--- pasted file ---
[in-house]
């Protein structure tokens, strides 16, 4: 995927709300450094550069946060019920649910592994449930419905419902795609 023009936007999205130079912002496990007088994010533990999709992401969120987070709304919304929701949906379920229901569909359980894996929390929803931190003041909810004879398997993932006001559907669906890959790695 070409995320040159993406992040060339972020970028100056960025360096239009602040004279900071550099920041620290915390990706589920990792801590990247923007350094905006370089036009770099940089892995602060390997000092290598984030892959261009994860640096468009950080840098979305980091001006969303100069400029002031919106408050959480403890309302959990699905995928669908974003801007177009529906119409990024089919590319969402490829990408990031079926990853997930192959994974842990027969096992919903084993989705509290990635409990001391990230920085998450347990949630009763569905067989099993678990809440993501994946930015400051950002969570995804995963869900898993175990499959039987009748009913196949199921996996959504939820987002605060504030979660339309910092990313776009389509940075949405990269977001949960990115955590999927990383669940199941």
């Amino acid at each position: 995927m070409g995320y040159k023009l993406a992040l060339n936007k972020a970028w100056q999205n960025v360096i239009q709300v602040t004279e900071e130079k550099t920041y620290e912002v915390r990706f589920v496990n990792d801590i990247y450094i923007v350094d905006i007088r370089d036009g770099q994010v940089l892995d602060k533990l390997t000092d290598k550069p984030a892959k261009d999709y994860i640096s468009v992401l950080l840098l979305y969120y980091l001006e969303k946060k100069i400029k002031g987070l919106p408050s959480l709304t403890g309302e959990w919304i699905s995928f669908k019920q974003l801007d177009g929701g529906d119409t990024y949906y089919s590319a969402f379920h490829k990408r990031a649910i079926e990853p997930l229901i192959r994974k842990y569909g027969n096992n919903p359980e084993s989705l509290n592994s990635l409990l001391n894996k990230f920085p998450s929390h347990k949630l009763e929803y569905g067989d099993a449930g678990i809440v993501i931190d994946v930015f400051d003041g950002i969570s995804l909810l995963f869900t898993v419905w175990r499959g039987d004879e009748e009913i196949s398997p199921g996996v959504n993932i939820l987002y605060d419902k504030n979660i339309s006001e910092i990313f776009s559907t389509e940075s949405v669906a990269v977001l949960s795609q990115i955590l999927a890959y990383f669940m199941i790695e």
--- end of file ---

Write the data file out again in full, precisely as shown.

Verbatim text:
[in-house]
């Protein structure tokens, strides 16, 4: 995927709300450094550069946060019920649910592994449930419905419902795609 023009936007999205130079912002496990007088994010533990999709992401969120987070709304919304929701949906379920229901569909359980894996929390929803931190003041909810004879398997993932006001559907669906890959790695 070409995320040159993406992040060339972020970028100056960025360096239009602040004279900071550099920041620290915390990706589920990792801590990247923007350094905006370089036009770099940089892995602060390997000092290598984030892959261009994860640096468009950080840098979305980091001006969303100069400029002031919106408050959480403890309302959990699905995928669908974003801007177009529906119409990024089919590319969402490829990408990031079926990853997930192959994974842990027969096992919903084993989705509290990635409990001391990230920085998450347990949630009763569905067989099993678990809440993501994946930015400051950002969570995804995963869900898993175990499959039987009748009913196949199921996996959504939820987002605060504030979660339309910092990313776009389509940075949405990269977001949960990115955590999927990383669940199941």
């Amino acid at each position: 995927m070409g995320y040159k023009l993406a992040l060339n936007k972020a970028w100056q999205n960025v360096i239009q709300v602040t004279e900071e130079k550099t920041y620290e912002v915390r990706f589920v496990n990792d801590i990247y450094i923007v350094d905006i007088r370089d036009g770099q994010v940089l892995d602060k533990l390997t000092d290598k550069p984030a892959k261009d999709y994860i640096s468009v992401l950080l840098l979305y969120y980091l001006e969303k946060k100069i400029k002031g987070l919106p408050s959480l709304t403890g309302e959990w919304i699905s995928f669908k019920q974003l801007d177009g929701g529906d119409t990024y949906y089919s590319a969402f379920h490829k990408r990031a649910i079926e990853p997930l229901i192959r994974k842990y569909g027969n096992n919903p359980e084993s989705l509290n592994s990635l409990l001391n894996k990230f920085p998450s929390h347990k949630l009763e929803y569905g067989d099993a449930g678990i809440v993501i931190d994946v930015f400051d003041g950002i969570s995804l909810l995963f869900t898993v419905w175990r499959g039987d004879e009748e009913i196949s398997p199921g996996v959504n993932i939820l987002y605060d419902k504030n979660i339309s006001e910092i990313f776009s559907t389509e940075s949405v669906a990269v977001l949960s795609q990115i955590l999927a890959y990383f669940m199941i790695e």